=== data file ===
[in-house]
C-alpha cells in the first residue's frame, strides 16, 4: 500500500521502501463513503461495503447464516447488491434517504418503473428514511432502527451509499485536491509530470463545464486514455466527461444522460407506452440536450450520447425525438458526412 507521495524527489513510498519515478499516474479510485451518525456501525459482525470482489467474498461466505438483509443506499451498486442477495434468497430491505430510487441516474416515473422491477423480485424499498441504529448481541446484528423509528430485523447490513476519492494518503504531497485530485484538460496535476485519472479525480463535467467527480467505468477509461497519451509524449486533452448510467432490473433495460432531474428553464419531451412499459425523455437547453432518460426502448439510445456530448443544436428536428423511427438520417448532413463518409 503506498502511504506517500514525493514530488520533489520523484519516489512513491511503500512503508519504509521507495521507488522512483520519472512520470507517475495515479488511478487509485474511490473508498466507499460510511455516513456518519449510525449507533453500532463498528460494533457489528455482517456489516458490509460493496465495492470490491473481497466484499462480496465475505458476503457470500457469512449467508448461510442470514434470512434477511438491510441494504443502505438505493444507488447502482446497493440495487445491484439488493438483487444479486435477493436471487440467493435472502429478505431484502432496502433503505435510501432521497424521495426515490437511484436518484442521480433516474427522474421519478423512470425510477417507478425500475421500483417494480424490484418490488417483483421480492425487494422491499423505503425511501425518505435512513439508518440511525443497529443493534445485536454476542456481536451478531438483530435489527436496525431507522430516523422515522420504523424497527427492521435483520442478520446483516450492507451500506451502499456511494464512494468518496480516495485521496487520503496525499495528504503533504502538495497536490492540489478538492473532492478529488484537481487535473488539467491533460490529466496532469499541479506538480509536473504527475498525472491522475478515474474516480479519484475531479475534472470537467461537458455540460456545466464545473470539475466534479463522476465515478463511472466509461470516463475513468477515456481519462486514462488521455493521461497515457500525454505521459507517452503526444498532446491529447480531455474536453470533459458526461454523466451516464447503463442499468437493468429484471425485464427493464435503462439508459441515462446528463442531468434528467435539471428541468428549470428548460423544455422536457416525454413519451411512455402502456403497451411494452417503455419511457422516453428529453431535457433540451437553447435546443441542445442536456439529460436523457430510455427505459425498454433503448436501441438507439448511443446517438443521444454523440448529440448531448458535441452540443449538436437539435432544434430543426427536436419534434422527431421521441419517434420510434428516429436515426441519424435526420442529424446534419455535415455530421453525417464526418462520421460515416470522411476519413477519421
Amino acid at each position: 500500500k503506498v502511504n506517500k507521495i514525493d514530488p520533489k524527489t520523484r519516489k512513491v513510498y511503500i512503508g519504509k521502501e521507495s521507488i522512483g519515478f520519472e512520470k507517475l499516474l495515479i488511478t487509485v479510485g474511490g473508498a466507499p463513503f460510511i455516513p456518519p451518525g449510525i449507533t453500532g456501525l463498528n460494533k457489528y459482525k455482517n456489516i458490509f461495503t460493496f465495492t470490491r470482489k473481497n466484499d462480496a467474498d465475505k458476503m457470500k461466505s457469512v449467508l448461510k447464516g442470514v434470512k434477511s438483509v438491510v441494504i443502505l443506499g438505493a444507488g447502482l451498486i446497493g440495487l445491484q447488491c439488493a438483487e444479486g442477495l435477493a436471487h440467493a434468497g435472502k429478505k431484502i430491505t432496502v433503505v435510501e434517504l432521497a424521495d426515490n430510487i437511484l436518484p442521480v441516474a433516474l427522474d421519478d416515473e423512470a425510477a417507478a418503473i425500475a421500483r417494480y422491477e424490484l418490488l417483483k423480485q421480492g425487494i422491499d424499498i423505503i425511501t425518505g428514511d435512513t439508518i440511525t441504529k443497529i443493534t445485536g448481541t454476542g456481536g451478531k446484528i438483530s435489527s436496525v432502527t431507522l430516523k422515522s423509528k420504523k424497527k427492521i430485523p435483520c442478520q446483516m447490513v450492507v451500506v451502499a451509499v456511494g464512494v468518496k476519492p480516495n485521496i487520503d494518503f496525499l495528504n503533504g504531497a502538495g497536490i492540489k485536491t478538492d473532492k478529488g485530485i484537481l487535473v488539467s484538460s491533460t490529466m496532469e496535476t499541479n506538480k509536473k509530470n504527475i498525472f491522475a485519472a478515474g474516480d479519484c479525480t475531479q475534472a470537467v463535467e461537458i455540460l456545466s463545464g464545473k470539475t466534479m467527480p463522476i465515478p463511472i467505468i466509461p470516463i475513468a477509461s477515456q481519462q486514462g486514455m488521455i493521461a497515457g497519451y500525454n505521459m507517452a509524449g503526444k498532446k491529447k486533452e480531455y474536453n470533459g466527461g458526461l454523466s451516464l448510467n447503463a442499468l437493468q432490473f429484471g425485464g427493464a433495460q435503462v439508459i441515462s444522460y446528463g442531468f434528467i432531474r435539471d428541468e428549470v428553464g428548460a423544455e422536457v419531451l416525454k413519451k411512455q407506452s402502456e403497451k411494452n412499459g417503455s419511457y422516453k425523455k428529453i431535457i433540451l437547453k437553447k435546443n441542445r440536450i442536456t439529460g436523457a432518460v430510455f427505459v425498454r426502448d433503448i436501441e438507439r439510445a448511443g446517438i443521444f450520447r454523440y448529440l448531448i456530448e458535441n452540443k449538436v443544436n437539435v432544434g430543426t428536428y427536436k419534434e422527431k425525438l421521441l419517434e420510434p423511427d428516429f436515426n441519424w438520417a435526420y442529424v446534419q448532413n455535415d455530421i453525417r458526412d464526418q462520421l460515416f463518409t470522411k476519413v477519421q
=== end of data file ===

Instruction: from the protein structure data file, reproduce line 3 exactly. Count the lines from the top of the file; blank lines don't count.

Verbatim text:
Amino acid at each position: 500500500k503506498v502511504n506517500k507521495i514525493d514530488p520533489k524527489t520523484r519516489k512513491v513510498y511503500i512503508g519504509k521502501e521507495s521507488i522512483g519515478f520519472e512520470k507517475l499516474l495515479i488511478t487509485v479510485g474511490g473508498a466507499p463513503f460510511i455516513p456518519p451518525g449510525i449507533t453500532g456501525l463498528n460494533k457489528y459482525k455482517n456489516i458490509f461495503t460493496f465495492t470490491r470482489k473481497n466484499d462480496a467474498d465475505k458476503m457470500k461466505s457469512v449467508l448461510k447464516g442470514v434470512k434477511s438483509v438491510v441494504i443502505l443506499g438505493a444507488g447502482l451498486i446497493g440495487l445491484q447488491c439488493a438483487e444479486g442477495l435477493a436471487h440467493a434468497g435472502k429478505k431484502i430491505t432496502v433503505v435510501e434517504l432521497a424521495d426515490n430510487i437511484l436518484p442521480v441516474a433516474l427522474d421519478d416515473e423512470a425510477a417507478a418503473i425500475a421500483r417494480y422491477e424490484l418490488l417483483k423480485q421480492g425487494i422491499d424499498i423505503i425511501t425518505g428514511d435512513t439508518i440511525t441504529k443497529i443493534t445485536g448481541t454476542g456481536g451478531k446484528i438483530s435489527s436496525v432502527t431507522l430516523k422515522s423509528k420504523k424497527k427492521i430485523p435483520c442478520q446483516m447490513v450492507v451500506v451502499a451509499v456511494g464512494v468518496k476519492p480516495n485521496i487520503d494518503f496525499l495528504n503533504g504531497a502538495g497536490i492540489k485536491t478538492d473532492k478529488g485530485i484537481l487535473v488539467s484538460s491533460t490529466m496532469e496535476t499541479n506538480k509536473k509530470n504527475i498525472f491522475a485519472a478515474g474516480d479519484c479525480t475531479q475534472a470537467v463535467e461537458i455540460l456545466s463545464g464545473k470539475t466534479m467527480p463522476i465515478p463511472i467505468i466509461p470516463i475513468a477509461s477515456q481519462q486514462g486514455m488521455i493521461a497515457g497519451y500525454n505521459m507517452a509524449g503526444k498532446k491529447k486533452e480531455y474536453n470533459g466527461g458526461l454523466s451516464l448510467n447503463a442499468l437493468q432490473f429484471g425485464g427493464a433495460q435503462v439508459i441515462s444522460y446528463g442531468f434528467i432531474r435539471d428541468e428549470v428553464g428548460a423544455e422536457v419531451l416525454k413519451k411512455q407506452s402502456e403497451k411494452n412499459g417503455s419511457y422516453k425523455k428529453i431535457i433540451l437547453k437553447k435546443n441542445r440536450i442536456t439529460g436523457a432518460v430510455f427505459v425498454r426502448d433503448i436501441e438507439r439510445a448511443g446517438i443521444f450520447r454523440y448529440l448531448i456530448e458535441n452540443k449538436v443544436n437539435v432544434g430543426t428536428y427536436k419534434e422527431k425525438l421521441l419517434e420510434p423511427d428516429f436515426n441519424w438520417a435526420y442529424v446534419q448532413n455535415d455530421i453525417r458526412d464526418q462520421l460515416f463518409t470522411k476519413v477519421q